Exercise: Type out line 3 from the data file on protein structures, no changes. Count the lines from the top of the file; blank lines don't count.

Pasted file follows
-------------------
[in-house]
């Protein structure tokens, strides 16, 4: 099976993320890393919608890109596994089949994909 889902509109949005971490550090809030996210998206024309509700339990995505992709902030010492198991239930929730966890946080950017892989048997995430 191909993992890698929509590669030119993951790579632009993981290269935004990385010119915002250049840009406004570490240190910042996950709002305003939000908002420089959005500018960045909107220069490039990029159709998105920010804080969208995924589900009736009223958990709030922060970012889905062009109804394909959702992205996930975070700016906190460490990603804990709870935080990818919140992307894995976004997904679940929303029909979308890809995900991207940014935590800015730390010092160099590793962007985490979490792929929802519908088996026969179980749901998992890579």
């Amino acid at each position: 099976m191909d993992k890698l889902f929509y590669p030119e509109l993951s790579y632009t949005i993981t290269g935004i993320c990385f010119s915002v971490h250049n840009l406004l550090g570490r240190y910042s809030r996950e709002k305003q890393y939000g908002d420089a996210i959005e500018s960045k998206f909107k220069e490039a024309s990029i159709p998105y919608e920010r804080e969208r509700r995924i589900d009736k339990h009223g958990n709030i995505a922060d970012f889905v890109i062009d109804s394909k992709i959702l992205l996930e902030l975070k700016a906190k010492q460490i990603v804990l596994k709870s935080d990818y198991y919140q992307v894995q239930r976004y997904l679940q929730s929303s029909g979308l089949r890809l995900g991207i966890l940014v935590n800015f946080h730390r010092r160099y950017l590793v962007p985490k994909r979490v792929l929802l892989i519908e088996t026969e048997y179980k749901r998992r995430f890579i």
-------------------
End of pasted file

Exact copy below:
């Amino acid at each position: 099976m191909d993992k890698l889902f929509y590669p030119e509109l993951s790579y632009t949005i993981t290269g935004i993320c990385f010119s915002v971490h250049n840009l406004l550090g570490r240190y910042s809030r996950e709002k305003q890393y939000g908002d420089a996210i959005e500018s960045k998206f909107k220069e490039a024309s990029i159709p998105y919608e920010r804080e969208r509700r995924i589900d009736k339990h009223g958990n709030i995505a922060d970012f889905v890109i062009d109804s394909k992709i959702l992205l996930e902030l975070k700016a906190k010492q460490i990603v804990l596994k709870s935080d990818y198991y919140q992307v894995q239930r976004y997904l679940q929730s929303s029909g979308l089949r890809l995900g991207i966890l940014v935590n800015f946080h730390r010092r160099y950017l590793v962007p985490k994909r979490v792929l929802l892989i519908e088996t026969e048997y179980k749901r998992r995430f890579i």